June 10 - June 16, 2013

“I know we have to protect the employees, but sometimes they don’t listen,” one employer cited by OSHA said recently. What should happen in such cases?


Answers Votes
The employer is always responsible for employee compliance – no excuses. 55%
Employees who break rules should contribute to fines that arise from their actions. 34%
Employees should pay any fines for citations that arise from their actions. 11%


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Tagged categories: Health & Safety; Health and safety; OSHA

Comment from James Albertoni, (6/10/2013, 10:30 AM)

Employees who continusously, knowingly, break rules should be let go.


Comment from arthur Bailly, (6/10/2013, 1:33 PM)

Employees should be fired if they refuse to follow safety regulations. If they wont protect themselves then you have to protect them from themselves by letting them go find employment where they will follow the safety regulations


Comment from Raymond Merrill, (6/10/2013, 5:14 PM)

Employees who "don't listen": terminate


Comment from Car F., (6/11/2013, 11:22 AM)

After proper training and effective Supervision has been provided to the employees, imposing discipline, up to dismissal, is a reasonable thing to do for those workers who choose to ignore safety regulations. In my experience, most fatalities at work are due to poor training and ineffective supervision. Accidents do not "just happen", they do have root causes that usually involves poor supervision and little or not training. Giving someone a 50 pages document on safety and instructing them to read it cannot be consider training. Safety talks or crew talks every morning prior to the starting the day is a MUST, periodical and documented safety inspections of the site are also good for the workers and the business.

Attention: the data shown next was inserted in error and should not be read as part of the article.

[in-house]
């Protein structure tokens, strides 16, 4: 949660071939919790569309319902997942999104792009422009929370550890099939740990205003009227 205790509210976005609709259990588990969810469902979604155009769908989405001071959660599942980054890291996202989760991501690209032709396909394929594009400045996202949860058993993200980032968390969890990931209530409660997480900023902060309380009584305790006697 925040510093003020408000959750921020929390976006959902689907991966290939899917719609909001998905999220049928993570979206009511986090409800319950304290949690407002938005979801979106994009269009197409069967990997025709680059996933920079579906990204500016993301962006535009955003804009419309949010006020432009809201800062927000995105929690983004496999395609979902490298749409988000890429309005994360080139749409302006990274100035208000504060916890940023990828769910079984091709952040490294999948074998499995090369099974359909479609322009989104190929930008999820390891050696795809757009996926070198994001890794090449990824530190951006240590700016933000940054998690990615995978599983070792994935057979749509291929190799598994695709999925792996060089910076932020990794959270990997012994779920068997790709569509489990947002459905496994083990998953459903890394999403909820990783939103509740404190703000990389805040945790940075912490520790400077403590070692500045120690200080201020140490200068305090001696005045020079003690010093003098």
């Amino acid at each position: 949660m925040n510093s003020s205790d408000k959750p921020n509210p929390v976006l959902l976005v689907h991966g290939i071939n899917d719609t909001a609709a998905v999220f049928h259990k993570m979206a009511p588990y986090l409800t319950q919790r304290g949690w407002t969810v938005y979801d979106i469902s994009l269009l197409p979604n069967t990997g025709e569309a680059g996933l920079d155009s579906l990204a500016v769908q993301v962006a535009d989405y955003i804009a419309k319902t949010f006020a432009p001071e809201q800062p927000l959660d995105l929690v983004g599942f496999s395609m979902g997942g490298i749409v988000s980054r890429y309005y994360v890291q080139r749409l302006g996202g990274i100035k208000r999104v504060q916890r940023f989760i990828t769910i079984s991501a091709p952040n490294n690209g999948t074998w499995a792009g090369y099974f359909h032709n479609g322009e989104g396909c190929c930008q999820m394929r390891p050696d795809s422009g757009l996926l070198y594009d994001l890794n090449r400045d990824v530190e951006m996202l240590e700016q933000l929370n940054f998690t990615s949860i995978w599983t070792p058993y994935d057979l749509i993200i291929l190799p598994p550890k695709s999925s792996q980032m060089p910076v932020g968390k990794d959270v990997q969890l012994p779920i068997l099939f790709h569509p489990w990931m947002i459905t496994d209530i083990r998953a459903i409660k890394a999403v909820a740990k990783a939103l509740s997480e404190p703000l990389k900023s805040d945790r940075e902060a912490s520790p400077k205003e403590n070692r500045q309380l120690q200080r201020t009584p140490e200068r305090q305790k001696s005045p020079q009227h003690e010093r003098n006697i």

Comment from M. Halliwell, (6/11/2013, 11:53 AM)

Paper trail that they have been trained on the safety program and provided the appropriate gear, document the incidents and then escalate the response up to and including termination. An employee unwilling to follow the safety practices and policies of their employer (unless there is a dang good reason not to...like it actually endangers workers) is a risk to themselves and may put other employees, the company and first responders at risk.


Comment from john drengacz, (6/11/2013, 3:00 PM)

I agree with Raymond from yesterday someone doesn't listen and work according to the rules, Terminate.


Comment from Chuck Pease, (6/16/2013, 1:58 PM)

If an employee wont embrace your companies safety culture they need to be let go.


Comment from Steve Brunner, (1/2/2014, 8:58 AM)

I agree with the comments above of paper trail and termination. It has been my past experience that a proper paper trail can alleviate the majority of the fines. In addition, making an "example" of the deviant behavior at a monthly safety meeting will help prevent others from duplicating the bad acts.


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